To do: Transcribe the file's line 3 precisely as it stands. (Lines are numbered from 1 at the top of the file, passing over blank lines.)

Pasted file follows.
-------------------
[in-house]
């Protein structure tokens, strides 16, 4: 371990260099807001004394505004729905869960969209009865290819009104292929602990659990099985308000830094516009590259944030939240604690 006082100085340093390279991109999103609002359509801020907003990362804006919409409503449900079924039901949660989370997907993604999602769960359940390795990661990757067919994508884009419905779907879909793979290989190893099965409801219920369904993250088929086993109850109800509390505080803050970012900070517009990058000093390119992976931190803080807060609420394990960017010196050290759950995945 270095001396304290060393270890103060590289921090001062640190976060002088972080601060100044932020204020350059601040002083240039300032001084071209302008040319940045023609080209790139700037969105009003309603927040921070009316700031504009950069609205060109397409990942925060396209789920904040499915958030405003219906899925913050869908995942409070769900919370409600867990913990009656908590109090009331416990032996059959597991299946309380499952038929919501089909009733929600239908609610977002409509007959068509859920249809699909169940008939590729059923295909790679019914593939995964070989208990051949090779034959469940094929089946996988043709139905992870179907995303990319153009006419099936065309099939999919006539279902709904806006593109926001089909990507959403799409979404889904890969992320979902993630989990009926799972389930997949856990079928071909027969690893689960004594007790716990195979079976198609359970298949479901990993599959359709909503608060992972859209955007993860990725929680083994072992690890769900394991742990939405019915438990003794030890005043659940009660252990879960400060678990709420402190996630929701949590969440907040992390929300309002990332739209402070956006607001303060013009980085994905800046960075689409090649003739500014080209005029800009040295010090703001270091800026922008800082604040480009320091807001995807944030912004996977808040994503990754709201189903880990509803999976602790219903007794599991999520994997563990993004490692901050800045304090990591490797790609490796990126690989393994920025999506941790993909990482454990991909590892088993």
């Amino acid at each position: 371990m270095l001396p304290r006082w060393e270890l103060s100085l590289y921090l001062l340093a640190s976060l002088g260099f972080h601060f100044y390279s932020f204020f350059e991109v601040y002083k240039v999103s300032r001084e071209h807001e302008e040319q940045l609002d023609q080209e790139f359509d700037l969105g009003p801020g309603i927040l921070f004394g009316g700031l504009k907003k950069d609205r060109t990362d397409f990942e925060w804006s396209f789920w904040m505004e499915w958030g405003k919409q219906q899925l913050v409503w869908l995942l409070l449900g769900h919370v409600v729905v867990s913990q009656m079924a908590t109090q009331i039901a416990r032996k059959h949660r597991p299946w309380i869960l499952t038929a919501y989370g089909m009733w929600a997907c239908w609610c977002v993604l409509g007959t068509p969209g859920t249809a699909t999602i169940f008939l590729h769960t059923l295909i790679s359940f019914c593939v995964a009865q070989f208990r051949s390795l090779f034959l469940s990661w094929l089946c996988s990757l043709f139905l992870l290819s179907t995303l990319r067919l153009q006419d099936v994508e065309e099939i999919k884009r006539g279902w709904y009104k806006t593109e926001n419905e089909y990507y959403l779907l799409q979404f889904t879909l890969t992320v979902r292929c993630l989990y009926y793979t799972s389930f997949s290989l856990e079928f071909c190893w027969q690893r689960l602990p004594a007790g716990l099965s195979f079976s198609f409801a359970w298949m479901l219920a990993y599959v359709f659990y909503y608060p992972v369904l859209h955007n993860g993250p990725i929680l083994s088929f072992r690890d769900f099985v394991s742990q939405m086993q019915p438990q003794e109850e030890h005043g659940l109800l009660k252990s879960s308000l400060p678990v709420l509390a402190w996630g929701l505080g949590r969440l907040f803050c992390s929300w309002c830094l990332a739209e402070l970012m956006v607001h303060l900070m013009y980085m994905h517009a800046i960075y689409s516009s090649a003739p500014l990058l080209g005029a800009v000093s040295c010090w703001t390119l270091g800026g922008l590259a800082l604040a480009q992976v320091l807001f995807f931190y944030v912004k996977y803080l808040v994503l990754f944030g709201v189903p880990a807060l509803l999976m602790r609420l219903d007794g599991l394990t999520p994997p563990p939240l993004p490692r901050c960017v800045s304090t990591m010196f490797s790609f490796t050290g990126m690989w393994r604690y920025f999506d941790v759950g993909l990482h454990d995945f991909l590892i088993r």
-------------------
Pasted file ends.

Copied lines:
């Amino acid at each position: 371990m270095l001396p304290r006082w060393e270890l103060s100085l590289y921090l001062l340093a640190s976060l002088g260099f972080h601060f100044y390279s932020f204020f350059e991109v601040y002083k240039v999103s300032r001084e071209h807001e302008e040319q940045l609002d023609q080209e790139f359509d700037l969105g009003p801020g309603i927040l921070f004394g009316g700031l504009k907003k950069d609205r060109t990362d397409f990942e925060w804006s396209f789920w904040m505004e499915w958030g405003k919409q219906q899925l913050v409503w869908l995942l409070l449900g769900h919370v409600v729905v867990s913990q009656m079924a908590t109090q009331i039901a416990r032996k059959h949660r597991p299946w309380i869960l499952t038929a919501y989370g089909m009733w929600a997907c239908w609610c977002v993604l409509g007959t068509p969209g859920t249809a699909t999602i169940f008939l590729h769960t059923l295909i790679s359940f019914c593939v995964a009865q070989f208990r051949s390795l090779f034959l469940s990661w094929l089946c996988s990757l043709f139905l992870l290819s179907t995303l990319r067919l153009q006419d099936v994508e065309e099939i999919k884009r006539g279902w709904y009104k806006t593109e926001n419905e089909y990507y959403l779907l799409q979404f889904t879909l890969t992320v979902r292929c993630l989990y009926y793979t799972s389930f997949s290989l856990e079928f071909c190893w027969q690893r689960l602990p004594a007790g716990l099965s195979f079976s198609f409801a359970w298949m479901l219920a990993y599959v359709f659990y909503y608060p992972v369904l859209h955007n993860g993250p990725i929680l083994s088929f072992r690890d769900f099985v394991s742990q939405m086993q019915p438990q003794e109850e030890h005043g659940l109800l009660k252990s879960s308000l400060p678990v709420l509390a402190w996630g929701l505080g949590r969440l907040f803050c992390s929300w309002c830094l990332a739209e402070l970012m956006v607001h303060l900070m013009y980085m994905h517009a800046i960075y689409s516009s090649a003739p500014l990058l080209g005029a800009v000093s040295c010090w703001t390119l270091g800026g922008l590259a800082l604040a480009q992976v320091l807001f995807f931190y944030v912004k996977y803080l808040v994503l990754f944030g709201v189903p880990a807060l509803l999976m602790r609420l219903d007794g599991l394990t999520p994997p563990p939240l993004p490692r901050c960017v800045s304090t990591m010196f490797s790609f490796t050290g990126m690989w393994r604690y920025f999506d941790v759950g993909l990482h454990d995945f991909l590892i088993r």